Your increasingly obsolete information industries would perpetuate themselves by proposing laws, in America and elsewhere, that claim to own speech itself throughout the world. These laws would declare ideas to be another industrial product, no more noble than pig iron. In our world, whatever the human mind may create can be reproduced and distributed infinitely at no cost. The global conveyance of thought no longer requires your factories to accomplish.

These increasingly hostile and colonial measures place us in the same position as those previous lovers of freedom and self-determination who had to reject the authorities of distant, uninformed powers. We must declare our virtual selves immune to your sovereignty, even as we continue to consent to your rule over our bodies. We will spread ourselves across the Planet so that no one can arrest our thoughts.

We will create a civilization of the Mind in Cyberspace. May it be more humane and fair than the world your governments have made before.

Davos, Switzerland

February 8, 1996

It’s a beautifully written document, isn’t it?

Cheers.

Ming Chang’s “Muhammed P. I.”

Tuesday, June 23rd, 2009

A buddy of mine, Ming Chang, is a very talented young filmmaker and he’s just posted what he describes as A Fake Trailer For A Fake Movie.

It’s Muhammed P. I. – Islamspolitation at its best.

Well done, Mingus!

Cheers.

Ze Frank – Webstock

Sunday, June 21st, 2009

Ze Frank spoke at Webstock ’09. His talk, entitled: The Explicit is described as being about the value of contribution to the challenges of feeling a virtual audience.

Listen to the man.

Embedding has been disabled for this video by the Webstock folks at Ze’s request. You can click on the video above and it will take you to the page to view it. You can also download different versions at the main Webstock Vimeo page.

Cheers.

The Twitter Re-evolution

Friday, June 19th, 2009

UPDATE: - I added a relevant TED talk at the bottom of this post.

The past several days have seen great upheaval in Iranian society and this has drawn the attention of the world. There have already been many blogs, articles, cartoons and op-eds posted about the protests, the crackdowns and the innovative use of internet social media in response to the clumsy and blatant subversion of an already flawed democratic process in Iran. I was among those online, within the Twitter community, watching and commenting in real time as these events unfolded – astonished and inspired by the level of participation in helping people to continue to communicate their experiences of the situation in the streets of Iran, to travel safely and to find relative anonymity and escape from immediate persecution.

The major news media, complacent with their level of professionalism and their entrenched foreign bureaus remained blind and mute for an extraordinary length of time whilst the online community rallied to provide the means to evade censorship, pass along reports, photos & videos, facilitate communication amongst allied groups and demonstrate a disruptive solidarity by not only turning their Twitter avatars green (the emblematic colour of the protest movement) but by also altering their Twitter location & time-zone to create a mass of Twitter traffic from Tehran in an effort to dilute and confuse the efforts of the authorities to track down vocal dissidents.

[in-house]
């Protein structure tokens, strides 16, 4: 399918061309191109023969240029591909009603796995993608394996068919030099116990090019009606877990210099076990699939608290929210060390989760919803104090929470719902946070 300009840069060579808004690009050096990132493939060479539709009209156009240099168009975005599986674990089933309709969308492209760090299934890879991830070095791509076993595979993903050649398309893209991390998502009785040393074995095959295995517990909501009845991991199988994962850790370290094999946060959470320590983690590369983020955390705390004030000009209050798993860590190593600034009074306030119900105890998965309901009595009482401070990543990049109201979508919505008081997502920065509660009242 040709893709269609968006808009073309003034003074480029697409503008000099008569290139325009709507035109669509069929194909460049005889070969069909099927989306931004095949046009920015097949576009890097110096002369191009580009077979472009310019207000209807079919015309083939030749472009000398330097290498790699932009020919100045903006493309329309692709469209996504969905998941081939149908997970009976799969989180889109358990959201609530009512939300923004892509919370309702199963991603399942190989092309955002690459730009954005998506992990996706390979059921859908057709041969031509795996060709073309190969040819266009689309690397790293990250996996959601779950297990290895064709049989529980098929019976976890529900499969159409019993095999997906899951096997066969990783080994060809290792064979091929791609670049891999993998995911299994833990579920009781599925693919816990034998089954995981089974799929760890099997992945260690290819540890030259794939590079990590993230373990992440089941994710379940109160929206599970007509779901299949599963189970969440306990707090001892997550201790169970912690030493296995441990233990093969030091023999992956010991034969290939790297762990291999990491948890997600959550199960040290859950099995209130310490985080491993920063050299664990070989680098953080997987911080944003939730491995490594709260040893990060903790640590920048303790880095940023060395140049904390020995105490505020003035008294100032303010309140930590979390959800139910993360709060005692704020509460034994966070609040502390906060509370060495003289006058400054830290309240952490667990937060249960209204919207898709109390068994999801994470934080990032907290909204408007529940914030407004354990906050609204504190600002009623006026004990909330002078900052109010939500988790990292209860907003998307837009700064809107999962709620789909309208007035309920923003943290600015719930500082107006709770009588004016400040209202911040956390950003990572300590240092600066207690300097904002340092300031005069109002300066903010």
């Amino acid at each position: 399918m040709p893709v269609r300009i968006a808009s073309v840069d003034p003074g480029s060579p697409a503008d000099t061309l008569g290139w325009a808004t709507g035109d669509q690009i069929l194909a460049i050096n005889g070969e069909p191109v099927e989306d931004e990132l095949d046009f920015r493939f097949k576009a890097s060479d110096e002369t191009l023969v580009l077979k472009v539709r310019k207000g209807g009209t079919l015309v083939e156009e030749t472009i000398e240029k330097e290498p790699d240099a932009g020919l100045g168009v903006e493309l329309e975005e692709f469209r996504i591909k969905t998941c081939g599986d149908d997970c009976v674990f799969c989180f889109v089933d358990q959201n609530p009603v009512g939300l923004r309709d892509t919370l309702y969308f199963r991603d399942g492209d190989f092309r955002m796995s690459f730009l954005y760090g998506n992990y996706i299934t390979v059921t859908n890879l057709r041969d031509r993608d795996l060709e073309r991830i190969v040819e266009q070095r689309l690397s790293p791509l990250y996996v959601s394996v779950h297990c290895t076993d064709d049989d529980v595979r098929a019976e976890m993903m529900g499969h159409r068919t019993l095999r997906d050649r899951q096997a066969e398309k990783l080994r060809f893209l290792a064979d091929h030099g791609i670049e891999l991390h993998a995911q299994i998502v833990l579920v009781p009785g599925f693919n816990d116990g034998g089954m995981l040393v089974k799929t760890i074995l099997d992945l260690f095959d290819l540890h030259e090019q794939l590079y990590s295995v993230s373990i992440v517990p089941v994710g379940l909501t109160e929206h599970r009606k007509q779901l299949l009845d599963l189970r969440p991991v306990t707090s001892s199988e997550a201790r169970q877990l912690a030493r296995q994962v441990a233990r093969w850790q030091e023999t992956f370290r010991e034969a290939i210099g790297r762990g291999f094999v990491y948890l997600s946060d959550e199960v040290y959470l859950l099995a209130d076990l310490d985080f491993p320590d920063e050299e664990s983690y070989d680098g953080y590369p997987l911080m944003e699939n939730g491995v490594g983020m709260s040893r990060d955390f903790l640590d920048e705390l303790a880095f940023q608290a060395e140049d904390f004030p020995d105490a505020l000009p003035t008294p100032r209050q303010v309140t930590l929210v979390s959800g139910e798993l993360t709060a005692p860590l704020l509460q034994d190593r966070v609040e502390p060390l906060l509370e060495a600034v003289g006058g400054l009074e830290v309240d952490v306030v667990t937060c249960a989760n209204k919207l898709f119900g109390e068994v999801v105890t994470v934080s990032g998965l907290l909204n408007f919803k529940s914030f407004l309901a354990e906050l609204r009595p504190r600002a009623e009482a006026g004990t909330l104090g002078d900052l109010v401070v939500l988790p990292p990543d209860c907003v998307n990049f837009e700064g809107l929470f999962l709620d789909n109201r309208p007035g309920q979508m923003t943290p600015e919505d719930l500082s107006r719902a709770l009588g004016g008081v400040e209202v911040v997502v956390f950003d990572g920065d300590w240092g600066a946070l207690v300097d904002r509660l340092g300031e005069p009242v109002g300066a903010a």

Some of it was, admittedly, childish stuff. It was fun and it was thrilling for the most part – and downright scary and tragic from time to time as reports came in of beatings, shootings, arson and thuggery. The overall tone within the Twitter community was one of somber determination to keep the lines of communication open. Those efforts continue as I write these words.

iran tank twitter

Last night CBC television aired a report on the events and, as the major news media so often do, characterized the protests as a battle between candidates – carving out the tired icons of good guy and bad guy in their dramatic scenario that attempted to pass as news. In doing so they entirely missed the point of what the protests are fundamentally about.

Process.

Regardless of which candidate may be favoured by one group or another the major source of discontent within the protesting Iranian citizenry is how the results of their votes were ignored and a winner was decreed. The process of voting – regardless of how skewed it may have been by virtue of a ruling theocracy – was negated. Therein lies the justified fury of the public. It’s not one group getting snippy cuz they lost the election – it’s a pantload of people getting outraged because there was no fucking election at all.

We live in an age of ever increasing transparency. You can’t get away with shit anymore. Want to abuse your authority and taze someone to death? Okay – just be prepared to watch your sorry guilty ass doing it over and over again for all the world to see for all time on YouTube. You want to run a dictatorship? Go ahead – call it that and carry on about your business – lots of big companies will continue to invest in you – and eventually, inevitably, you’ll be eaten alive by those you oppress. You want to call it a democracy and get folks involved? Great! Just don’t be surprized at how pissed off they get when you dick with the results.

It was first shouted during the 1968 Democratic National Convention protests & police riot but it has never been so true as now: “The whole world is watching.”

We must always remember that the internet isn’t about LOLCats and funny videos and porn and gossip and pirated music & movies – well, it is all that – and more. The internet is communication; the ability to see, hear, speak and act on a global scale instantaneously. The repercussions of that ability are only just now being felt in the way it is dissolving old media business models, triggering new economies, crafting new cultural works and entirely new cultures and, perhaps most importantly, forever altering how politics is conducted.